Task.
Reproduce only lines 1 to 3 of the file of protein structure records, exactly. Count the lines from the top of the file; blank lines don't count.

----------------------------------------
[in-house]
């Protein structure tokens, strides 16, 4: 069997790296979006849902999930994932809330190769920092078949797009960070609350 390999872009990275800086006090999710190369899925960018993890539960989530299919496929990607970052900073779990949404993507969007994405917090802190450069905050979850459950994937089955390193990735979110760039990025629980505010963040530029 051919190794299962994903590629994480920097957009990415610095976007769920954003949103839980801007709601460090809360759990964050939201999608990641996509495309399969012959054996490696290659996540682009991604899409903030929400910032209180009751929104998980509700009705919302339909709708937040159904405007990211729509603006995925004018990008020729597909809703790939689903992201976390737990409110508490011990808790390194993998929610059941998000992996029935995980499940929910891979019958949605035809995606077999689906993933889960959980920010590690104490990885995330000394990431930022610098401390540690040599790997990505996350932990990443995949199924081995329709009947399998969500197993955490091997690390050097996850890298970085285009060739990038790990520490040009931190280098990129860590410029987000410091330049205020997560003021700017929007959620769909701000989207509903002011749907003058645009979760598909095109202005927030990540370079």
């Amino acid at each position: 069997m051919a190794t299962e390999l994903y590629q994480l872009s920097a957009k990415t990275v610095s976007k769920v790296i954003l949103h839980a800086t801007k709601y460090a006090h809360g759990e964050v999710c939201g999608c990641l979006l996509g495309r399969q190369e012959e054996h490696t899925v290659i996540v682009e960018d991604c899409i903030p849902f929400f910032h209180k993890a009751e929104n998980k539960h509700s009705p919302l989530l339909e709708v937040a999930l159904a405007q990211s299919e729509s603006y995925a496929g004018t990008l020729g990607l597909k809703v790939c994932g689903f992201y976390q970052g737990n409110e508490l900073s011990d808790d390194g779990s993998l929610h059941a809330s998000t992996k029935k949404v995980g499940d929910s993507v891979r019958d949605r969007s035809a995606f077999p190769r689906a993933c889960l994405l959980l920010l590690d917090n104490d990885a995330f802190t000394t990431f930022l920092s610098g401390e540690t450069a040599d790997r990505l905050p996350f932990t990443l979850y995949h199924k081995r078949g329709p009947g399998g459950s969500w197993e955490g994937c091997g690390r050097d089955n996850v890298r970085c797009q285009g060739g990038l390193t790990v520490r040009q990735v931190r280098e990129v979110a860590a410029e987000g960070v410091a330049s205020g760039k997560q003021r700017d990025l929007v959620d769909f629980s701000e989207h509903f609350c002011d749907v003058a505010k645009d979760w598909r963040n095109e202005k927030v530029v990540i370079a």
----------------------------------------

[in-house]
């Protein structure tokens, strides 16, 4: 069997790296979006849902999930994932809330190769920092078949797009960070609350 390999872009990275800086006090999710190369899925960018993890539960989530299919496929990607970052900073779990949404993507969007994405917090802190450069905050979850459950994937089955390193990735979110760039990025629980505010963040530029 051919190794299962994903590629994480920097957009990415610095976007769920954003949103839980801007709601460090809360759990964050939201999608990641996509495309399969012959054996490696290659996540682009991604899409903030929400910032209180009751929104998980509700009705919302339909709708937040159904405007990211729509603006995925004018990008020729597909809703790939689903992201976390737990409110508490011990808790390194993998929610059941998000992996029935995980499940929910891979019958949605035809995606077999689906993933889960959980920010590690104490990885995330000394990431930022610098401390540690040599790997990505996350932990990443995949199924081995329709009947399998969500197993955490091997690390050097996850890298970085285009060739990038790990520490040009931190280098990129860590410029987000410091330049205020997560003021700017929007959620769909701000989207509903002011749907003058645009979760598909095109202005927030990540370079």
């Amino acid at each position: 069997m051919a190794t299962e390999l994903y590629q994480l872009s920097a957009k990415t990275v610095s976007k769920v790296i954003l949103h839980a800086t801007k709601y460090a006090h809360g759990e964050v999710c939201g999608c990641l979006l996509g495309r399969q190369e012959e054996h490696t899925v290659i996540v682009e960018d991604c899409i903030p849902f929400f910032h209180k993890a009751e929104n998980k539960h509700s009705p919302l989530l339909e709708v937040a999930l159904a405007q990211s299919e729509s603006y995925a496929g004018t990008l020729g990607l597909k809703v790939c994932g689903f992201y976390q970052g737990n409110e508490l900073s011990d808790d390194g779990s993998l929610h059941a809330s998000t992996k029935k949404v995980g499940d929910s993507v891979r019958d949605r969007s035809a995606f077999p190769r689906a993933c889960l994405l959980l920010l590690d917090n104490d990885a995330f802190t000394t990431f930022l920092s610098g401390e540690t450069a040599d790997r990505l905050p996350f932990t990443l979850y995949h199924k081995r078949g329709p009947g399998g459950s969500w197993e955490g994937c091997g690390r050097d089955n996850v890298r970085c797009q285009g060739g990038l390193t790990v520490r040009q990735v931190r280098e990129v979110a860590a410029e987000g960070v410091a330049s205020g760039k997560q003021r700017d990025l929007v959620d769909f629980s701000e989207h509903f609350c002011d749907v003058a505010k645009d979760w598909r963040n095109e202005k927030v530029v990540i370079a």